Immediately the thing was done and dusted, the World Cup organisers slipped into public relations overdrive by talking about the “biggest and best” tournament of them all, about “journeys undertaken” and “final destinations” reached. It was predictable stuff but, with hand on heart, I cannot say I disagree with the underlying sentiment. This has been a six-week treat for the sporting senses, with mouthwatering contributions from a broad cross section of rugby nations.
I will take away lasting memories in a couple of respects, “respect” being the operative word. Firstly, it remains the case that players understand the importance of treating referees with due deference, even when the pressure is at its most intense and the competitive temperature is off the scale. Following on from that, I take pride in the fact that those who have been in the thick of it show a similar courtesy to each other the moment the game is over.
The final was an enthralling affair, with the All Blacks threatening to run away with it and the Wallabies summoning enough spirit to pose a threat of their own. Cometh the hour, cometh the man. Daniel Carter steps up – or rather, steps back – and drops a goal out of nothing from 40-plus metres.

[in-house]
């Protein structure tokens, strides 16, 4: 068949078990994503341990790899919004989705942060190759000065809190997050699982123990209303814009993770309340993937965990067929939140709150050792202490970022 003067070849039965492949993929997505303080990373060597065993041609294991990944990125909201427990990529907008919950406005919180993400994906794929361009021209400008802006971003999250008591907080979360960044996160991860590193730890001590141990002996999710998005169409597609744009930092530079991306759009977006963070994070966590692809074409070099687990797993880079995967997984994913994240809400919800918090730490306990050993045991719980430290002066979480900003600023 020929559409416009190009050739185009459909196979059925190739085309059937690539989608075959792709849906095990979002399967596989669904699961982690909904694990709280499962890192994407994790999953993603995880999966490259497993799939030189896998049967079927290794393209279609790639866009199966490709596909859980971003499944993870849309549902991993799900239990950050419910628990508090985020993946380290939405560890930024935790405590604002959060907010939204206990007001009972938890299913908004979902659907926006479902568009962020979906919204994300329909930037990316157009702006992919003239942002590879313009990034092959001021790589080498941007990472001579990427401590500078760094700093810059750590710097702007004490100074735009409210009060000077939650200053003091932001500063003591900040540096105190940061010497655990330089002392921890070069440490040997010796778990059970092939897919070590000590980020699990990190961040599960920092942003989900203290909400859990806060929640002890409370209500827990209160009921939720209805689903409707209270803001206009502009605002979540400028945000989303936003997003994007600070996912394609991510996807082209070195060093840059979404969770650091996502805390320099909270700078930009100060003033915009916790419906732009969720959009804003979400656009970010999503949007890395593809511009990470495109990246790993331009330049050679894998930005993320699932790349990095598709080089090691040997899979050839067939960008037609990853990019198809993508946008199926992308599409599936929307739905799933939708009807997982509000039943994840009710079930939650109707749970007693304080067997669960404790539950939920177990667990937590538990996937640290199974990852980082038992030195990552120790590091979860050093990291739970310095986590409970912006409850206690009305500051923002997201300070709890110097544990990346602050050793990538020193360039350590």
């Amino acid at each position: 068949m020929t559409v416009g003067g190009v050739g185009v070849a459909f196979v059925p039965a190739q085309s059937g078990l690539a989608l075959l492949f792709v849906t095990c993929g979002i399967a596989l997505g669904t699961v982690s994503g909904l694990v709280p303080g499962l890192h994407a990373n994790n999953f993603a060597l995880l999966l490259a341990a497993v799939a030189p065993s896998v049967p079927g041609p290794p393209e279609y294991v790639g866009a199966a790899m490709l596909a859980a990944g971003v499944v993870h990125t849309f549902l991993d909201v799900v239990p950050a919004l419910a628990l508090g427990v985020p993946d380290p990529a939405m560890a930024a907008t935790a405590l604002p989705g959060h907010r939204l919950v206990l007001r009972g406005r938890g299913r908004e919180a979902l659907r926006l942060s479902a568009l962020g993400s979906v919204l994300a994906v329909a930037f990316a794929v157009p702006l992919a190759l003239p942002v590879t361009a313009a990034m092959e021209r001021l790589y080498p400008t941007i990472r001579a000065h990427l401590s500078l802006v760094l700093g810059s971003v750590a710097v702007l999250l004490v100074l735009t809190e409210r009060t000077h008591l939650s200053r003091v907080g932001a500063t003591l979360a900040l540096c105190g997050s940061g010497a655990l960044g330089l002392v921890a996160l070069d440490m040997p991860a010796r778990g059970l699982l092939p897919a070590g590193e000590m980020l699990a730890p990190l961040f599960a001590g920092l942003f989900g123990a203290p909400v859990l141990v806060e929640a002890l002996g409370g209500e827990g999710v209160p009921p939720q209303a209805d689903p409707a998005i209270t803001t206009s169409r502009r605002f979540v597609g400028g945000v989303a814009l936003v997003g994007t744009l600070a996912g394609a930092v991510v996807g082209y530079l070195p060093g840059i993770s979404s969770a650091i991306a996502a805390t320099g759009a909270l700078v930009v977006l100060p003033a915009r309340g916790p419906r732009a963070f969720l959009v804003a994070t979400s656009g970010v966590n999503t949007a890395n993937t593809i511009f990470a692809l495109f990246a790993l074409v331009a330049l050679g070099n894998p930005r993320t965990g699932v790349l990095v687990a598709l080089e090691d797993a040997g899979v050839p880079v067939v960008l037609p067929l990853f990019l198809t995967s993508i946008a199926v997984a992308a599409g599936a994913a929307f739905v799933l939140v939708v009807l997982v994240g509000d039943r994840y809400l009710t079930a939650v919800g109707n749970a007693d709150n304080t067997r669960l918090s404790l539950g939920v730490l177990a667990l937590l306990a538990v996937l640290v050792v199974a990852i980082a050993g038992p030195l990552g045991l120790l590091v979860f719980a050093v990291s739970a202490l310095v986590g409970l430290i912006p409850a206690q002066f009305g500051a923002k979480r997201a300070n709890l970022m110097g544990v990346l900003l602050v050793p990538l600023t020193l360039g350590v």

Just after the New Zealand-South Africa semi-final, Jonny Wilkinson vividly described his own experiences of receiving the ball as a last resort and being asked to perform something approaching a rugby miracle. This was precisely the situation in which Carter found himself… and the miracle was duly performed. After which, he proceeded to snatch the ball from his captain’s hands and convert a 50-metre penalty that all but guaranteed victory. Applause all round for Carter, who really is some player – and also for Mick “The Kick” Byrne, the All Blacks’ skills coach.
Sean Fitzpatrick, a member of the New Zealand team who won the inaugural World Cup in 1987 and subsequently a great captain, speaks frequently of the importance his countrymen place on being “students of the game”. This plays into one of the fundamental aspects of the All Black mentality – the desire to leave the jersey in a place better than the one in which it was found. This means understanding and appreciating the efforts of those who had worn the shirt previously and, leading on from that, doing everything in your power to maximise your game awareness and your decision-making capability. Carter is the very embodiment of this commitment.
But more than that, I stand in awe of the humility, the grace and the all-round composure of the champions – including, I may say, the heart-warming actions of Sonny Bill Williams during the after-match celebrations. I have been privileged to work alongside and spend time in the company of a number of ex-All Black players and coaches over the last seven years and I can assure you that the public face is also the genuine article. They are a compelling mixture of the fun-loving and the extraordinary.